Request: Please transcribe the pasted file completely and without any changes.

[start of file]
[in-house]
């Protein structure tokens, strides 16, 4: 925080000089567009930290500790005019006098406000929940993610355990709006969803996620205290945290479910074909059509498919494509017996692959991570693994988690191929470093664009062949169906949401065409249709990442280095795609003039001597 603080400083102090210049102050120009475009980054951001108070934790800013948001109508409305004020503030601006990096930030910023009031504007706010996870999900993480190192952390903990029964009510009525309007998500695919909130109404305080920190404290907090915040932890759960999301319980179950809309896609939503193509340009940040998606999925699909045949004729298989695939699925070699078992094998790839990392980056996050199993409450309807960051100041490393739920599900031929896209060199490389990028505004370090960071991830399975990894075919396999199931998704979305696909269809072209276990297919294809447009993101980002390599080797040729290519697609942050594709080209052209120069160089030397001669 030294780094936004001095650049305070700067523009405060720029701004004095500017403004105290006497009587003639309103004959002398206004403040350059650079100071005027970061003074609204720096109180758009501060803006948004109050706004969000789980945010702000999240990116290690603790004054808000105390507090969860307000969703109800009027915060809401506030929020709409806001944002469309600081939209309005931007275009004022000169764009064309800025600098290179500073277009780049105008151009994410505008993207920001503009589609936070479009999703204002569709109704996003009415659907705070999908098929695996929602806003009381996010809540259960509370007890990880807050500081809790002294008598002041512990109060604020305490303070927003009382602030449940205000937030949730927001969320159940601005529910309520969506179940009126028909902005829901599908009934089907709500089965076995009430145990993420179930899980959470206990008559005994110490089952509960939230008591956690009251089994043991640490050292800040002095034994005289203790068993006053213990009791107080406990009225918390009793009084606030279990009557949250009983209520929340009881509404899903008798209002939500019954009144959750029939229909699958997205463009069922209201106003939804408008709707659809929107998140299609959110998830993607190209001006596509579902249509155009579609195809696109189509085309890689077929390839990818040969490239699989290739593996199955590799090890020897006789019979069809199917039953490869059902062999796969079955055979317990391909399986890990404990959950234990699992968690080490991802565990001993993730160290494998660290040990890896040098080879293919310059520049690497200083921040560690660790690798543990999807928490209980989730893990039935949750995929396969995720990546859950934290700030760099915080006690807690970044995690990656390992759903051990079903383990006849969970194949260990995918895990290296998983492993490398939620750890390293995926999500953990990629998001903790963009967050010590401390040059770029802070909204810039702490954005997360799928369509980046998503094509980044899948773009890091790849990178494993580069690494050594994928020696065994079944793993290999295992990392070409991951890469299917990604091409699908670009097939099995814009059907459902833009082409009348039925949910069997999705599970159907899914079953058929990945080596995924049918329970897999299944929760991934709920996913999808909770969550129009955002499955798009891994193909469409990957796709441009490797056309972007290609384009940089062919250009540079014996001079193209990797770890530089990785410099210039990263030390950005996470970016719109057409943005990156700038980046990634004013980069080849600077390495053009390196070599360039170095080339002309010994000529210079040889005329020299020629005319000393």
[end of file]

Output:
[in-house]
């Protein structure tokens, strides 16, 4: 925080000089567009930290500790005019006098406000929940993610355990709006969803996620205290945290479910074909059509498919494509017996692959991570693994988690191929470093664009062949169906949401065409249709990442280095795609003039001597 603080400083102090210049102050120009475009980054951001108070934790800013948001109508409305004020503030601006990096930030910023009031504007706010996870999900993480190192952390903990029964009510009525309007998500695919909130109404305080920190404290907090915040932890759960999301319980179950809309896609939503193509340009940040998606999925699909045949004729298989695939699925070699078992094998790839990392980056996050199993409450309807960051100041490393739920599900031929896209060199490389990028505004370090960071991830399975990894075919396999199931998704979305696909269809072209276990297919294809447009993101980002390599080797040729290519697609942050594709080209052209120069160089030397001669 030294780094936004001095650049305070700067523009405060720029701004004095500017403004105290006497009587003639309103004959002398206004403040350059650079100071005027970061003074609204720096109180758009501060803006948004109050706004969000789980945010702000999240990116290690603790004054808000105390507090969860307000969703109800009027915060809401506030929020709409806001944002469309600081939209309005931007275009004022000169764009064309800025600098290179500073277009780049105008151009994410505008993207920001503009589609936070479009999703204002569709109704996003009415659907705070999908098929695996929602806003009381996010809540259960509370007890990880807050500081809790002294008598002041512990109060604020305490303070927003009382602030449940205000937030949730927001969320159940601005529910309520969506179940009126028909902005829901599908009934089907709500089965076995009430145990993420179930899980959470206990008559005994110490089952509960939230008591956690009251089994043991640490050292800040002095034994005289203790068993006053213990009791107080406990009225918390009793009084606030279990009557949250009983209520929340009881509404899903008798209002939500019954009144959750029939229909699958997205463009069922209201106003939804408008709707659809929107998140299609959110998830993607190209001006596509579902249509155009579609195809696109189509085309890689077929390839990818040969490239699989290739593996199955590799090890020897006789019979069809199917039953490869059902062999796969079955055979317990391909399986890990404990959950234990699992968690080490991802565990001993993730160290494998660290040990890896040098080879293919310059520049690497200083921040560690660790690798543990999807928490209980989730893990039935949750995929396969995720990546859950934290700030760099915080006690807690970044995690990656390992759903051990079903383990006849969970194949260990995918895990290296998983492993490398939620750890390293995926999500953990990629998001903790963009967050010590401390040059770029802070909204810039702490954005997360799928369509980046998503094509980044899948773009890091790849990178494993580069690494050594994928020696065994079944793993290999295992990392070409991951890469299917990604091409699908670009097939099995814009059907459902833009082409009348039925949910069997999705599970159907899914079953058929990945080596995924049918329970897999299944929760991934709920996913999808909770969550129009955002499955798009891994193909469409990957796709441009490797056309972007290609384009940089062919250009540079014996001079193209990797770890530089990785410099210039990263030390950005996470970016719109057409943005990156700038980046990634004013980069080849600077390495053009390196070599360039170095080339002309010994000529210079040889005329020299020629005319000393």